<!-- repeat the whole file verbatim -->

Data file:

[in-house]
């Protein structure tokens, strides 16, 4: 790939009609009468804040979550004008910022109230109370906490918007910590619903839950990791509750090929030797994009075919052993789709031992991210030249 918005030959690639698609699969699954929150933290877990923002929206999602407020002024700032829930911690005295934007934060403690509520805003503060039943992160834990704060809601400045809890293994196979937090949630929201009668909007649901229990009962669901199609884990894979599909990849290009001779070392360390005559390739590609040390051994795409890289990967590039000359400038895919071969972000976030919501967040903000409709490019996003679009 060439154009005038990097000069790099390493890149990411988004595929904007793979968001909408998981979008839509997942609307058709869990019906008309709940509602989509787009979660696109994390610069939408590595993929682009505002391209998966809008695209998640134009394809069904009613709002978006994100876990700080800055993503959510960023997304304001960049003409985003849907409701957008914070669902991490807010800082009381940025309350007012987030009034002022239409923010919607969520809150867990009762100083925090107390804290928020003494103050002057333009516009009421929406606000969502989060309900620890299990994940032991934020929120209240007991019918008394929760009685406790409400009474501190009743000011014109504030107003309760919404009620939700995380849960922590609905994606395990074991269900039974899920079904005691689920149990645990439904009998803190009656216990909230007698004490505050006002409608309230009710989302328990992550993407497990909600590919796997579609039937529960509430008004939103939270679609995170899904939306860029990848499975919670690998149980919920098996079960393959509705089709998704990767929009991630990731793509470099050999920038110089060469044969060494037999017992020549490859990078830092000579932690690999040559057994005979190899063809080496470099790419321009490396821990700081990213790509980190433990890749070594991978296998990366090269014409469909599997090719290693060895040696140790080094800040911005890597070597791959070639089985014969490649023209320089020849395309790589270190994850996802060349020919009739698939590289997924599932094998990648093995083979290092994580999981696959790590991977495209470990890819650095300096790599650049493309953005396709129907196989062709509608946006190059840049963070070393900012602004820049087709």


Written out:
[in-house]
């Protein structure tokens, strides 16, 4: 790939009609009468804040979550004008910022109230109370906490918007910590619903839950990791509750090929030797994009075919052993789709031992991210030249 918005030959690639698609699969699954929150933290877990923002929206999602407020002024700032829930911690005295934007934060403690509520805003503060039943992160834990704060809601400045809890293994196979937090949630929201009668909007649901229990009962669901199609884990894979599909990849290009001779070392360390005559390739590609040390051994795409890289990967590039000359400038895919071969972000976030919501967040903000409709490019996003679009 060439154009005038990097000069790099390493890149990411988004595929904007793979968001909408998981979008839509997942609307058709869990019906008309709940509602989509787009979660696109994390610069939408590595993929682009505002391209998966809008695209998640134009394809069904009613709002978006994100876990700080800055993503959510960023997304304001960049003409985003849907409701957008914070669902991490807010800082009381940025309350007012987030009034002022239409923010919607969520809150867990009762100083925090107390804290928020003494103050002057333009516009009421929406606000969502989060309900620890299990994940032991934020929120209240007991019918008394929760009685406790409400009474501190009743000011014109504030107003309760919404009620939700995380849960922590609905994606395990074991269900039974899920079904005691689920149990645990439904009998803190009656216990909230007698004490505050006002409608309230009710989302328990992550993407497990909600590919796997579609039937529960509430008004939103939270679609995170899904939306860029990848499975919670690998149980919920098996079960393959509705089709998704990767929009991630990731793509470099050999920038110089060469044969060494037999017992020549490859990078830092000579932690690999040559057994005979190899063809080496470099790419321009490396821990700081990213790509980190433990890749070594991978296998990366090269014409469909599997090719290693060895040696140790080094800040911005890597070597791959070639089985014969490649023209320089020849395309790589270190994850996802060349020919009739698939590289997924599932094998990648093995083979290092994580999981696959790590991977495209470990890819650095300096790599650049493309953005396709129907196989062709509608946006190059840049963070070393900012602004820049087709």